Earlier this week, Alain Vigneault talked about Chris Higgins’ plus-5 scoring chance differential over the Canucks’ losses to the Sabres and Stars. The two-game sample Vigneault referred to isn’t much to go on, but it was enough to make plain that the Canucks use a different methodology in their in-house tracking of scoring chances than what we use to track scoring chance data over at Canucks Army. What Vigneault’s number did correlate exactly with, however, was Higgins’ personal Fenwick +/- number.
This isn’t the first time that the Canucks seemed to be paying close attention to a players’ Fenwick number. At about this time last season, when everyone was confused as to why Vigneault seemed to prefer the unremarkable Aaron Rome over the more visibly skilled Keith Ballard, Cam Charron pointed out that Rome’s Fenwick events against rate was significantly lower than Ballard’s. We theorized that, for a third pairing defenseman, Vigneault preferred Rome’s “safe minutes” to Ballard’s more adventurous (albeit exciting) style of play.
Let’s backtrack for a moment and explain what Fenwick is. Fenwick is an expanded version of your traditional plus/minus number. It takes into account not just even-strength goals for and against, but also all shots for and against, and all missed shots for and against. Every goal, every shot and every miss is counted as a “fenwick event,” and every “fenwick event” that occurs either way is taken into account when producing a “fenwick number” for a team or an individual. Generally speaking, hockey math nerds consider blocked shots to be the fault of the shooter, so Fenwick is, theoretically, a more accurate number to measure defensive play than Corsi is.
Because I’m increasingly convinced that the Canucks place importance on a players’ individual “fenwick number,” I figured it would be worthwhile to break down the Canucks’ blue-line in this manner. Let’s see if we can get a handle on which defencemen have been the “best” defensively from a shot suppression standpoint.
A quick note on methodology. The numbers in the table below are zone-start adjusted. A team that starts in the offensive end of the rink is expected to generate .6 Fenwick events as a result of the where the shift began. It’s a rough number, but it works to separate the impact of a player’s usage from their actual possession skills. Further, the numbers below are “rated” per sixty minutes of even-strength ice time, and only defenders who have appeared for more than 490 even-strength minutes this season are included (which excludes: Tanev, Gragnani or Sulzer).
|Defenseman||Fenwick For/60 (ADJ)||Fenwick Against/60 (ADJ)||Fenwick Differential//60 (ADJ)|
There’s a few things to notice in the table above. The first thing is that Dan Hamhuis and Kevin Bieksa are as important to the Canucks success as anyone else on the roster (including the twins, Kesler and Luongo).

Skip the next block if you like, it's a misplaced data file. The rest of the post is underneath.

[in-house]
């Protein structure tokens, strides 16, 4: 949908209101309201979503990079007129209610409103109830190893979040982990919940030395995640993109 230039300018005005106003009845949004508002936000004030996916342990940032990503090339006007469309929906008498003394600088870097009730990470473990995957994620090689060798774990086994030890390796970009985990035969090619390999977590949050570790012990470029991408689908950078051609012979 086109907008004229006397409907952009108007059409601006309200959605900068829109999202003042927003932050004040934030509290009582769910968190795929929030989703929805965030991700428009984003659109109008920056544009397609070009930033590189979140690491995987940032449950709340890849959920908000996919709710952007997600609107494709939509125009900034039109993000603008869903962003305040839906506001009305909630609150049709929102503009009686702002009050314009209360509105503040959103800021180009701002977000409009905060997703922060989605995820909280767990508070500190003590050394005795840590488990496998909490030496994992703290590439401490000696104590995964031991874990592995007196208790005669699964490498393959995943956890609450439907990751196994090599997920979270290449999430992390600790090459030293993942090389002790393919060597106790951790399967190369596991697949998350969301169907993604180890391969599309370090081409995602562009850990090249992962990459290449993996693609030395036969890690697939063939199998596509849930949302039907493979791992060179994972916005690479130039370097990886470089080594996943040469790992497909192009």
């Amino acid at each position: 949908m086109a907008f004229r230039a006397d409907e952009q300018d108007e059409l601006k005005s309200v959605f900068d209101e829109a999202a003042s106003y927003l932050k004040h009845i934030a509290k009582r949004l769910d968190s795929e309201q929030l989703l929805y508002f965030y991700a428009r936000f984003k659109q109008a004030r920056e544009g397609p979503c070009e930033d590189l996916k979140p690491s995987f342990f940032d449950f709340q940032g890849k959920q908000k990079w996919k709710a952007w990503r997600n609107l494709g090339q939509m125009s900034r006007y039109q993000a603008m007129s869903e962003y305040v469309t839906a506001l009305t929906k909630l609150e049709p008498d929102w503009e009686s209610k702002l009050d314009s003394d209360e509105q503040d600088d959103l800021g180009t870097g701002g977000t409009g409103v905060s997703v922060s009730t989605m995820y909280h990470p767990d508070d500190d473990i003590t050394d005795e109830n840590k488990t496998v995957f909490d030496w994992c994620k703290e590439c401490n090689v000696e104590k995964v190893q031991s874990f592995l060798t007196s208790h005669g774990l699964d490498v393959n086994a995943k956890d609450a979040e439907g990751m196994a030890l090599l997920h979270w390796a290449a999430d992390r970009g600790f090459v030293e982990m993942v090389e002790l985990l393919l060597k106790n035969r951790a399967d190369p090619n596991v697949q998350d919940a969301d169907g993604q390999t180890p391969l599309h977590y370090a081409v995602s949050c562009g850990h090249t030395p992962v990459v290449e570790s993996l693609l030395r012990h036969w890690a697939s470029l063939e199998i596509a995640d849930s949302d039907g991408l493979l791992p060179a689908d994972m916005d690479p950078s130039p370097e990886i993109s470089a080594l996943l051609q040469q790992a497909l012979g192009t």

The biggest difference between the one and done teams from 08/09 and 09/10, and last season’s Finals team was the presence of a proper, elite shutdown pairing with the ability to turn play the other way against the opposition’s top players. Bieksa and Hamhuis have picked up this season right where they left off, and from a possession stand-point are the heart and soul of the Canucks blue-line. While Bieksa can annoy some Canucks fans on occasion with his propensity for high-risk plays that result in turnovers, make no mistake: he’s among the team’s best defensive defensemen.
The other thing to notice: Aaron Rome’s quiet, (often) unsightly dependability. In terms of suppressing shots against, there’s no one better on the roster. Of course, he plays against “softer” competition than Bieksa and Hamhuis do, but against the opposition’s bottom-6 forwards, Rome is a rock.
As an aside, observers sometimes call out Rome’s passing, but it’s worth noting that in a largely similar role, Rome does less to deflate the number of Canucks’ chances in the offensive end than Andrew Alberts does.
Now there are some qualifiers to my praise of Aaron Rome. His plodding skating speed isn’t an ideal fit for the Canucks system, and his offensive skill set is limited. He’s a physical presence, but he’s not the most athletic guy, and when his timing is off on a big hit, the hits are dangerous. By the numbers and to my eyes, Marc-Andre Gragnani and Chris Tanev were brilliant together last night versus the Jets, and I’d like to see them get a few games in together.
That said, Rome remains the lowest-event third pairing option on the club, and his reliable, understated presence in the lineup is extremely valuable.
We should also point out that Alex Edler has had significant struggles in his own end this season. He regularly faces harder competition than the likes of Rome and Alberts, but when you adjust for zone-starts (Edler often caddies for the Sedins in the offensive end), the Swedish blueliner is allowing the most chances against of any Canucks’ defenseman per sixty minutes. Even if we go with his “raw” (unadjusted) fenwick number, he’s the fifth-best Canucks defender at suppressing events against.
Don’t be surprised if the gap between Edler’s even-strength ice-time and the even-strength ice-time given to Bieksa and Hamhuis grows once the Canucks get to the postseason.
Finally, because I can’t help myself, I decided to look at possession demon Chris Tanev. His sample of play this season is minuscule (he’s played less than 180 even-strength minutes this season), but if we combine this season and last, we get a 558 minute sample that is worth looking into. His adjusted regular season fenwick number is +10.69, which, would put him safely at the top of the table above. Through forty-one NHL games, Chris Tanev has consistently demonstrated the ability to drive play from the blueline: and that is rather unique, and very exciting.